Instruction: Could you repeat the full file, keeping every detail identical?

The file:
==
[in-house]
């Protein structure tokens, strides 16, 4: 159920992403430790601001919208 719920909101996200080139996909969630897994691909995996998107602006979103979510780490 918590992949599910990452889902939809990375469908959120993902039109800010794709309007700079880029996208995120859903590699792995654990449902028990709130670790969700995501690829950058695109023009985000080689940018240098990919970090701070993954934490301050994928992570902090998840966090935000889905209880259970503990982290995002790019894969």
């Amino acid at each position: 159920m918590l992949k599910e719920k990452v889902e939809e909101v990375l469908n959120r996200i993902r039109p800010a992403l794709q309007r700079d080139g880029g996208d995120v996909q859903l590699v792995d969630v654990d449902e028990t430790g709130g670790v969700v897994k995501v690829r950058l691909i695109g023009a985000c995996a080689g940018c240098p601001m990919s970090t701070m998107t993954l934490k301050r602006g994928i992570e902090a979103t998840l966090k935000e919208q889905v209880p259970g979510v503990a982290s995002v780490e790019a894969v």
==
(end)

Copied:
[in-house]
């Protein structure tokens, strides 16, 4: 159920992403430790601001919208 719920909101996200080139996909969630897994691909995996998107602006979103979510780490 918590992949599910990452889902939809990375469908959120993902039109800010794709309007700079880029996208995120859903590699792995654990449902028990709130670790969700995501690829950058695109023009985000080689940018240098990919970090701070993954934490301050994928992570902090998840966090935000889905209880259970503990982290995002790019894969």
């Amino acid at each position: 159920m918590l992949k599910e719920k990452v889902e939809e909101v990375l469908n959120r996200i993902r039109p800010a992403l794709q309007r700079d080139g880029g996208d995120v996909q859903l590699v792995d969630v654990d449902e028990t430790g709130g670790v969700v897994k995501v690829r950058l691909i695109g023009a985000c995996a080689g940018c240098p601001m990919s970090t701070m998107t993954l934490k301050r602006g994928i992570e902090a979103t998840l966090k935000e919208q889905v209880p259970g979510v503990a982290s995002v780490e790019a894969v």